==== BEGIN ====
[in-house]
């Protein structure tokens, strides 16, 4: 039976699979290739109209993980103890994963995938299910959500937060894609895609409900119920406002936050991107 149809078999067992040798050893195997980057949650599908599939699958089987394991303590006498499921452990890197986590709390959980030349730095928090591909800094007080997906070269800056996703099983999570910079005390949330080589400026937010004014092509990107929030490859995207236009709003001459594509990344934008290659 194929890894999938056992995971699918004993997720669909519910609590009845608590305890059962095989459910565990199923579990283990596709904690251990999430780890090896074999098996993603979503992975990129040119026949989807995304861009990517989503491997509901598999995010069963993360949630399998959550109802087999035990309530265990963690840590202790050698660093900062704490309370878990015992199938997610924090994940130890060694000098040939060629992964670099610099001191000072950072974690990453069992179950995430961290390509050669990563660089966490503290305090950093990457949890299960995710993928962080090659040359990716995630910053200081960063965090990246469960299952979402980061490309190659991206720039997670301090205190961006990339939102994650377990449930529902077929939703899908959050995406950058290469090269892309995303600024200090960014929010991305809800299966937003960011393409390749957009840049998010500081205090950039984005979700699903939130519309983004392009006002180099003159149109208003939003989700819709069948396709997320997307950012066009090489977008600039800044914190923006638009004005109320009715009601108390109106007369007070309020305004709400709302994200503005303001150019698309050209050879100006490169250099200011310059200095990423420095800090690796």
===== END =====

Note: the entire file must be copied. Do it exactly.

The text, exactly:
[in-house]
């Protein structure tokens, strides 16, 4: 039976699979290739109209993980103890994963995938299910959500937060894609895609409900119920406002936050991107 149809078999067992040798050893195997980057949650599908599939699958089987394991303590006498499921452990890197986590709390959980030349730095928090591909800094007080997906070269800056996703099983999570910079005390949330080589400026937010004014092509990107929030490859995207236009709003001459594509990344934008290659 194929890894999938056992995971699918004993997720669909519910609590009845608590305890059962095989459910565990199923579990283990596709904690251990999430780890090896074999098996993603979503992975990129040119026949989807995304861009990517989503491997509901598999995010069963993360949630399998959550109802087999035990309530265990963690840590202790050698660093900062704490309370878990015992199938997610924090994940130890060694000098040939060629992964670099610099001191000072950072974690990453069992179950995430961290390509050669990563660089966490503290305090950093990457949890299960995710993928962080090659040359990716995630910053200081960063965090990246469960299952979402980061490309190659991206720039997670301090205190961006990339939102994650377990449930529902077929939703899908959050995406950058290469090269892309995303600024200090960014929010991305809800299966937003960011393409390749957009840049998010500081205090950039984005979700699903939130519309983004392009006002180099003159149109208003939003989700819709069948396709997320997307950012066009090489977008600039800044914190923006638009004005109320009715009601108390109106007369007070309020305004709400709302994200503005303001150019698309050209050879100006490169250099200011310059200095990423420095800090690796």